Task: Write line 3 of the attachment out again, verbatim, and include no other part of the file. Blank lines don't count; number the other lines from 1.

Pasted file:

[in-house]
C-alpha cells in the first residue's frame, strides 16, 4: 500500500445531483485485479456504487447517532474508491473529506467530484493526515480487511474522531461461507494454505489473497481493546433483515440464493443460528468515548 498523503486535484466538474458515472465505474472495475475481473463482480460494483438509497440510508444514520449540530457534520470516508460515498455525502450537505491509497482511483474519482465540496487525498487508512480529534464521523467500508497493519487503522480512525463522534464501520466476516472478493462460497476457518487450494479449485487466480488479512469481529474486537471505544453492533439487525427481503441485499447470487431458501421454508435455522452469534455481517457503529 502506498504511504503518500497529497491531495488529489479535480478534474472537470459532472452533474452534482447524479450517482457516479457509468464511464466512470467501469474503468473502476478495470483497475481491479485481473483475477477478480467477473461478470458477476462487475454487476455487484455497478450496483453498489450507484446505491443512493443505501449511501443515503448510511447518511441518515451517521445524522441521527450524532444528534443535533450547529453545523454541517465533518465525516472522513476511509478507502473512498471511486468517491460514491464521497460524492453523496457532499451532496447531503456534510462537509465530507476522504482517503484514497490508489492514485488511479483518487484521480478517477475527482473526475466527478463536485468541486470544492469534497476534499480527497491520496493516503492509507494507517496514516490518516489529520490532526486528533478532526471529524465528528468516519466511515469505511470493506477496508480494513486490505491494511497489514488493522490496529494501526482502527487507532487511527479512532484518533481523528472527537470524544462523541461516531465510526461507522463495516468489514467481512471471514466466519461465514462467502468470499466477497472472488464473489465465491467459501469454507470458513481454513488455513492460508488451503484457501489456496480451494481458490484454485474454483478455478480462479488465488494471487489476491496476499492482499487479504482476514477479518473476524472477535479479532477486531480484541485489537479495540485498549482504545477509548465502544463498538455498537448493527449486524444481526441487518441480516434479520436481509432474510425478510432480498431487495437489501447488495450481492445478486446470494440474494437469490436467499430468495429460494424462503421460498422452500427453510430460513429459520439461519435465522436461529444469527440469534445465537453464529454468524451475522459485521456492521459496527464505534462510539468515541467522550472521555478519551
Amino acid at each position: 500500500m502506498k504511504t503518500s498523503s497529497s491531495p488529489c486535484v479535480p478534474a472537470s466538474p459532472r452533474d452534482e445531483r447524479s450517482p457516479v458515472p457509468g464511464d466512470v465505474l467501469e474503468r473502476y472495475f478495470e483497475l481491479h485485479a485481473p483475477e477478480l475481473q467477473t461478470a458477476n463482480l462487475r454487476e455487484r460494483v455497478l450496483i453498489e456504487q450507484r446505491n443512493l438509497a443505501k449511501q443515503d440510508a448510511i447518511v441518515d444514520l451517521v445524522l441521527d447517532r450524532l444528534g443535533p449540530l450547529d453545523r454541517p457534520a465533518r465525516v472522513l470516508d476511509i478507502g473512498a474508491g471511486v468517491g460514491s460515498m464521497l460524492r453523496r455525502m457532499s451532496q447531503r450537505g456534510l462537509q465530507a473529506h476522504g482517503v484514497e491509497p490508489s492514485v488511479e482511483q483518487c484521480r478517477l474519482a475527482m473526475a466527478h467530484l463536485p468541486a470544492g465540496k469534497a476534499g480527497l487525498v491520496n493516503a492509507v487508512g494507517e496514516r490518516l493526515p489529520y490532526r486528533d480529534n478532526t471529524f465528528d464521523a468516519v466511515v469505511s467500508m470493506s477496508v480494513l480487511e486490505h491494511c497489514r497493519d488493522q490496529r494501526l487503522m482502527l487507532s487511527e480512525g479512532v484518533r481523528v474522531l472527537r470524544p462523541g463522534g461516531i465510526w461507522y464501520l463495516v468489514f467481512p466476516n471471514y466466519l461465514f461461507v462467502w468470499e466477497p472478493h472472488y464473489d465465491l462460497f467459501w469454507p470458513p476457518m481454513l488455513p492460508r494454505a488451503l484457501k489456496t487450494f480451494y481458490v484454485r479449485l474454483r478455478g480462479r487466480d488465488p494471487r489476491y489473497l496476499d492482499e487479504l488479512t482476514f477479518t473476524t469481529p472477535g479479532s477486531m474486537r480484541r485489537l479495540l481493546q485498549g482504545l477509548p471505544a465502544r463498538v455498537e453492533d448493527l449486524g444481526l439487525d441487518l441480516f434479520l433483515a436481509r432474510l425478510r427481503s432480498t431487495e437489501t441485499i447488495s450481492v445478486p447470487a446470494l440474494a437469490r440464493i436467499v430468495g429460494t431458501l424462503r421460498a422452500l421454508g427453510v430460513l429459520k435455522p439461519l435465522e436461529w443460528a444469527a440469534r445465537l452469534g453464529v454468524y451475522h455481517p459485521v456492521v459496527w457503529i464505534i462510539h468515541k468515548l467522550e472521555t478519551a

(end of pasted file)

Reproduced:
Amino acid at each position: 500500500m502506498k504511504t503518500s498523503s497529497s491531495p488529489c486535484v479535480p478534474a472537470s466538474p459532472r452533474d452534482e445531483r447524479s450517482p457516479v458515472p457509468g464511464d466512470v465505474l467501469e474503468r473502476y472495475f478495470e483497475l481491479h485485479a485481473p483475477e477478480l475481473q467477473t461478470a458477476n463482480l462487475r454487476e455487484r460494483v455497478l450496483i453498489e456504487q450507484r446505491n443512493l438509497a443505501k449511501q443515503d440510508a448510511i447518511v441518515d444514520l451517521v445524522l441521527d447517532r450524532l444528534g443535533p449540530l450547529d453545523r454541517p457534520a465533518r465525516v472522513l470516508d476511509i478507502g473512498a474508491g471511486v468517491g460514491s460515498m464521497l460524492r453523496r455525502m457532499s451532496q447531503r450537505g456534510l462537509q465530507a473529506h476522504g482517503v484514497e491509497p490508489s492514485v488511479e482511483q483518487c484521480r478517477l474519482a475527482m473526475a466527478h467530484l463536485p468541486a470544492g465540496k469534497a476534499g480527497l487525498v491520496n493516503a492509507v487508512g494507517e496514516r490518516l493526515p489529520y490532526r486528533d480529534n478532526t471529524f465528528d464521523a468516519v466511515v469505511s467500508m470493506s477496508v480494513l480487511e486490505h491494511c497489514r497493519d488493522q490496529r494501526l487503522m482502527l487507532s487511527e480512525g479512532v484518533r481523528v474522531l472527537r470524544p462523541g463522534g461516531i465510526w461507522y464501520l463495516v468489514f467481512p466476516n471471514y466466519l461465514f461461507v462467502w468470499e466477497p472478493h472472488y464473489d465465491l462460497f467459501w469454507p470458513p476457518m481454513l488455513p492460508r494454505a488451503l484457501k489456496t487450494f480451494y481458490v484454485r479449485l474454483r478455478g480462479r487466480d488465488p494471487r489476491y489473497l496476499d492482499e487479504l488479512t482476514f477479518t473476524t469481529p472477535g479479532s477486531m474486537r480484541r485489537l479495540l481493546q485498549g482504545l477509548p471505544a465502544r463498538v455498537e453492533d448493527l449486524g444481526l439487525d441487518l441480516f434479520l433483515a436481509r432474510l425478510r427481503s432480498t431487495e437489501t441485499i447488495s450481492v445478486p447470487a446470494l440474494a437469490r440464493i436467499v430468495g429460494t431458501l424462503r421460498a422452500l421454508g427453510v430460513l429459520k435455522p439461519l435465522e436461529w443460528a444469527a440469534r445465537l452469534g453464529v454468524y451475522h455481517p459485521v456492521v459496527w457503529i464505534i462510539h468515541k468515548l467522550e472521555t478519551a